Have you ever heard a ringing or buzzing sound in your ears after going to a party, concert, or other really loud event? This condition is called tinnitus (pronounced: tih-neye-tus), and it usually lasts until your ears gradually readjust to normal sound levels. Experiencing tinnitus or having to yell to be heard are both signs that the environment you're in is too loud.
Going to concerts or blasting your stereo once in a while is common. But over time, too much exposure to loud noise can lead to a condition known as noise-induced hearing loss (NIHL). Personal music players are among the chief culprits of NIHL among teens. Video games, television sets, movie theaters, traffic, and some machines and appliances can also make the environment too noisy for the average person. In fact, many experts believe that people are losing their hearing at much younger ages than they did just 30 years ago.
In addition to noise-induced hearing loss, other types of hearing impairment can affect people during their teen years. Unlike hearing loss that's caused by noise, though, these types of hearing loss are not preventable.
Some people are born with hearing impairment — and kids and teens can lose their hearing for many reasons. If you don't know anyone who is deaf or hearing impaired, chances are you will someday.
So what causes hearing impairment, and what it's like to live without being able to hear in a world full of sounds?
Think about how you can feel speakers vibrate on your sound system or feel your throat vibrate when you speak. Sound, which is made up of invisible waves of energy, causes these vibrations.
Hearing begins when sound waves that travel through the air reach the outer ear or pinna, which is the part of the ear you can see. The sound waves then travel from the pinna through the ear canal to the middle ear, which includes the eardrum (a thin layer of tissue) and three tiny bones called ossicles. When the eardrum vibrates, the ossicles amplify these vibrations and carry them to the inner ear.
The inner ear is made up of a snail-shaped chamber called the cochlea (pronounced: ko-klee-uh), which is filled with fluid and lined with thousands of tiny hair cells (outer hair cells and inner hair cells). When the vibrations move through the fluid, the tiny outer hair cells amplify the vibrations. The amplification is important because it allows you to hear soft sounds, like whispering and birds.
Then, the inner hair cells translate the vibrations into electrical nerve impulses and send them to the auditory nerve, which connects the inner ear to the brain. When these nerve impulses reach the brain, they are interpreted as sound. The cochlea is like a piano so that specific areas along the length of the cochlea pick up gradually higher pitches.
This may seem like a long process, but it happens almost instantly. The school bell rings and you know you need to get to your next class. The phone rings and you automatically pick it up. You hear a question and immediately respond to it. But in reality, every time you hear a sound, the various structures of the ear have to work together to make sure the information gets to your brain.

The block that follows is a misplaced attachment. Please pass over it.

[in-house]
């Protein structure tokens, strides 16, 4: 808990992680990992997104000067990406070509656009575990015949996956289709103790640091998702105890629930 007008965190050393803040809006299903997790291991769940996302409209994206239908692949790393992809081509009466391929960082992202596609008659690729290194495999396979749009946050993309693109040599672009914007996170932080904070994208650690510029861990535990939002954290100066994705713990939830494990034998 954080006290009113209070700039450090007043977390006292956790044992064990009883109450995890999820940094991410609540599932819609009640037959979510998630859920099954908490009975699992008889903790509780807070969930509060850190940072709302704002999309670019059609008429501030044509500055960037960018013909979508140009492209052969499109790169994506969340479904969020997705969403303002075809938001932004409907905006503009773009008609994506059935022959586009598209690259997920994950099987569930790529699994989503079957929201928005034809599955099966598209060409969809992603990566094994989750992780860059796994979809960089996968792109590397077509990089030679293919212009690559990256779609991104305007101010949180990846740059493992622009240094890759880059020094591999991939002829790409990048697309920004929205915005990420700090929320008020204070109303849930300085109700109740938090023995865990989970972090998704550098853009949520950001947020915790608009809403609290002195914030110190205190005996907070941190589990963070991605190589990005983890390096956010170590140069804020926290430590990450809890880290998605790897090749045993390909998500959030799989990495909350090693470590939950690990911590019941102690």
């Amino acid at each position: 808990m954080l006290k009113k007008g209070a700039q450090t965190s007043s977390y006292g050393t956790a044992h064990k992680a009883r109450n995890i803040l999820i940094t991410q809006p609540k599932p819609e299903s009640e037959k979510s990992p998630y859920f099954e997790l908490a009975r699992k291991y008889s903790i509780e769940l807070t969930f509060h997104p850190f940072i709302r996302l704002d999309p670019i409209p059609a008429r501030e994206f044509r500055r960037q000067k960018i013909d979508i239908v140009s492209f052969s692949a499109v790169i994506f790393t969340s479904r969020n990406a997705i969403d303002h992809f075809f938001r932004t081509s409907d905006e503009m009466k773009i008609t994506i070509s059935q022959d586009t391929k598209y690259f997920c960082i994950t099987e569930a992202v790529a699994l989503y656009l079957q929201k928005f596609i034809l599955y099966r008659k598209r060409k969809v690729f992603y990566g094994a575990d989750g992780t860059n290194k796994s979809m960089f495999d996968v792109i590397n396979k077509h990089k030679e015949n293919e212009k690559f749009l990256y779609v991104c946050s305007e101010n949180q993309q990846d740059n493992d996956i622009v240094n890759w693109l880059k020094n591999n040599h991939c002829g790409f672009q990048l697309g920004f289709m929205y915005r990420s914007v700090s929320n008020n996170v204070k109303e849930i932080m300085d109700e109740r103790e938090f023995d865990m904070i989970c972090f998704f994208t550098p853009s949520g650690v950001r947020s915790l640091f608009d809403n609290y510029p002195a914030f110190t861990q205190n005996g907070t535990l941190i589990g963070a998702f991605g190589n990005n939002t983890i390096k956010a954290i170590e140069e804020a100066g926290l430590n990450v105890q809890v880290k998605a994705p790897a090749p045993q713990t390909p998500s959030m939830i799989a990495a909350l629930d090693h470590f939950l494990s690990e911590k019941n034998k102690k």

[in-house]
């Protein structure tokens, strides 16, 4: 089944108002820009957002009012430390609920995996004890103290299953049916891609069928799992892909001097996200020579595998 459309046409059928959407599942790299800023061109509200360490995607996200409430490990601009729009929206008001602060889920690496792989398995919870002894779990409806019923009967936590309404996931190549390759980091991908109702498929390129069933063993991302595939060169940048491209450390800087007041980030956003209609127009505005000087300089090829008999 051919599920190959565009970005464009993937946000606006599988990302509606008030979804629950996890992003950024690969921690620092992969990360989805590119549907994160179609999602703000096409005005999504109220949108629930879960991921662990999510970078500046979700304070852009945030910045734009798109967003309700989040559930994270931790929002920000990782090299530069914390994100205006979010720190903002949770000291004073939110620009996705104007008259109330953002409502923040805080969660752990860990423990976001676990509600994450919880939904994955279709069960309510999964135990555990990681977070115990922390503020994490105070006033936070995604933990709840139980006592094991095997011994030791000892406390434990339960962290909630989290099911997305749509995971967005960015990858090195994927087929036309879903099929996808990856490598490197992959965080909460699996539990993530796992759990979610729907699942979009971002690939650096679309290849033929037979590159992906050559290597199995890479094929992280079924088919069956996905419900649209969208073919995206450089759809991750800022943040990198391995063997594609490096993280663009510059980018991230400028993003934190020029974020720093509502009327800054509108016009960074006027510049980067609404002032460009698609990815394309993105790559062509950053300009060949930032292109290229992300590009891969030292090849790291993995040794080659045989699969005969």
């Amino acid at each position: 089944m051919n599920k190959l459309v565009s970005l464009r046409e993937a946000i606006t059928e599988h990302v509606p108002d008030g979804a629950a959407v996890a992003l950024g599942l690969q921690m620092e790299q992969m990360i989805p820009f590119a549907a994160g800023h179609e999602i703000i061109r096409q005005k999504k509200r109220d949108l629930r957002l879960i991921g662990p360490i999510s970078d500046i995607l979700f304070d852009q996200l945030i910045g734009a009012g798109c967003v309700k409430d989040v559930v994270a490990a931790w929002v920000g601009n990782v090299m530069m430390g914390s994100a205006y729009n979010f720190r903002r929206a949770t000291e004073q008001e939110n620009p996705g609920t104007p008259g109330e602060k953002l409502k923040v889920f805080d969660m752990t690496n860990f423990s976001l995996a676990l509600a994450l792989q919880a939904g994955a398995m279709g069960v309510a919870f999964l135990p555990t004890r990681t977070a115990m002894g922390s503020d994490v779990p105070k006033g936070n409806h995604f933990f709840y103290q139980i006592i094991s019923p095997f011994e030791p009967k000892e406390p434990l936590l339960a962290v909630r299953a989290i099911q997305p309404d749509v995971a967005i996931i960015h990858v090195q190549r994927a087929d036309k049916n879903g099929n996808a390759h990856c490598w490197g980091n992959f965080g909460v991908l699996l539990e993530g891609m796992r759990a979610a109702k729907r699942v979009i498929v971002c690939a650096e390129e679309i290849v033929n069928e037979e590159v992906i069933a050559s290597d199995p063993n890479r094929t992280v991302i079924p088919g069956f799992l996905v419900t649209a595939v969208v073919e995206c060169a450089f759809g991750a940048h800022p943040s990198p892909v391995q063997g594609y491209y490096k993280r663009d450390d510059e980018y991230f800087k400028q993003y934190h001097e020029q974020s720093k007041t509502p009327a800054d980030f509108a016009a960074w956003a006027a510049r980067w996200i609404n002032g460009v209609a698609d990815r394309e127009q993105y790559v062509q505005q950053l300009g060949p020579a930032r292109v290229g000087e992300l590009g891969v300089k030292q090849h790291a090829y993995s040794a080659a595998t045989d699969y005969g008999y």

Hearing impairment occurs when there's a problem with or damage to one or more parts of the ear.
The degree of hearing impairment can vary widely from person to person. Some people have partial hearing loss, meaning that the ear can pick up some sounds; others have complete hearing loss, meaning that the ear cannot hear at all (people with complete hearing loss are considered deaf). In some types of hearing loss, a person can have much more trouble when there is background noise. One or both ears may be affected, and the impairment may be worse in one ear than in the other.
The timing of the hearing loss can vary, too. Congenital hearing loss is present at birth. Acquired hearing loss happens later in life — during childhood, the teen years, or in adulthood — and it can be sudden or progressive (happening slowly over time).
According to the National Institute on Deafness and Other Communication Disorders, about 28 million Americans are deaf or hearing impaired. That's about 1 out of every 10 people. Another 30 million are exposed to hazardous noise levels on a regular basis. Hearing loss is also the most common birth anomaly.
The most common cause of conductive hearing loss in kids and teens is otitis (pronounced: o-tie-tus) media, which is the medical term for an ear infection that affects the middle ear. Ear infections cause a buildup of fluid or pus behind the eardrum, which can block the transmission of sound. Even after the infection gets better, fluid might stay in the middle ear for weeks or even months, causing difficulty hearing.
But this fluid is usually temporary, and whether it goes away on its own (which is usually the case) or with the help of medications, once it's gone a person's hearing typically returns to normal. Blockages in the ear, such as a foreign object, impacted earwax or dirt, or fluid due to colds and allergies, can also cause conductive hearing loss.
People also get conductive hearing loss when key parts of the ear — the eardrum, ear canal, or ossicles — are damaged. For example, a tear or hole in the eardrum can interfere with its ability to vibrate properly. Causes of this damage may include inserting an object such as a cotton swab too far into the ear, a sudden explosion or other loud noise, a sudden change in air pressure, a head injury, or repeated ear infections.
Sensorineural hearing impairment results from problems with or damage to the inner ear or the auditory nerve. Its causes include:
Hearing loss can be difficult to diagnose in infants and babies because they haven't yet developed communication skills. All babies are screened before they leave the hospital to see if they have hearing loss. Sometimes parents may begin to notice that the baby doesn't respond to loud noises or to the sound of voices.
Certain symptoms in teens should prompt a trip to the doctor. According to the American Speech-Language-Hearing Association, you should let your parents or doctor know if: